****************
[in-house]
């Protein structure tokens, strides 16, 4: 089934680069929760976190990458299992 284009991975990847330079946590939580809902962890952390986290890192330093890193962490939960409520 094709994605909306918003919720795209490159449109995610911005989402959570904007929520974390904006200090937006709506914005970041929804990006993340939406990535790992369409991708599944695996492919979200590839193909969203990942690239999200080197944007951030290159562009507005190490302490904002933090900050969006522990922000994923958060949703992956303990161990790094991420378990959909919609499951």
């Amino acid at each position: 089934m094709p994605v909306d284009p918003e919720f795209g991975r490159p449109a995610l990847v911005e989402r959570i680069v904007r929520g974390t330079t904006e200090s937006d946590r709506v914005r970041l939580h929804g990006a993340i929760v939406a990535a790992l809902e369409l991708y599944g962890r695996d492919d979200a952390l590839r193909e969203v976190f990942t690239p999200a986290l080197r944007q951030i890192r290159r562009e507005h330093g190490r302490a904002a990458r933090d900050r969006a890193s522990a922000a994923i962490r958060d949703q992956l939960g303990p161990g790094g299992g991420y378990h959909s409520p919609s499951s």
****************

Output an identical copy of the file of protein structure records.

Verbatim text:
[in-house]
């Protein structure tokens, strides 16, 4: 089934680069929760976190990458299992 284009991975990847330079946590939580809902962890952390986290890192330093890193962490939960409520 094709994605909306918003919720795209490159449109995610911005989402959570904007929520974390904006200090937006709506914005970041929804990006993340939406990535790992369409991708599944695996492919979200590839193909969203990942690239999200080197944007951030290159562009507005190490302490904002933090900050969006522990922000994923958060949703992956303990161990790094991420378990959909919609499951």
């Amino acid at each position: 089934m094709p994605v909306d284009p918003e919720f795209g991975r490159p449109a995610l990847v911005e989402r959570i680069v904007r929520g974390t330079t904006e200090s937006d946590r709506v914005r970041l939580h929804g990006a993340i929760v939406a990535a790992l809902e369409l991708y599944g962890r695996d492919d979200a952390l590839r193909e969203v976190f990942t690239p999200a986290l080197r944007q951030i890192r290159r562009e507005h330093g190490r302490a904002a990458r933090d900050r969006a890193s522990a922000a994923i962490r958060d949703q992956l939960g303990p161990g790094g299992g991420y378990h959909s409520p919609s499951s």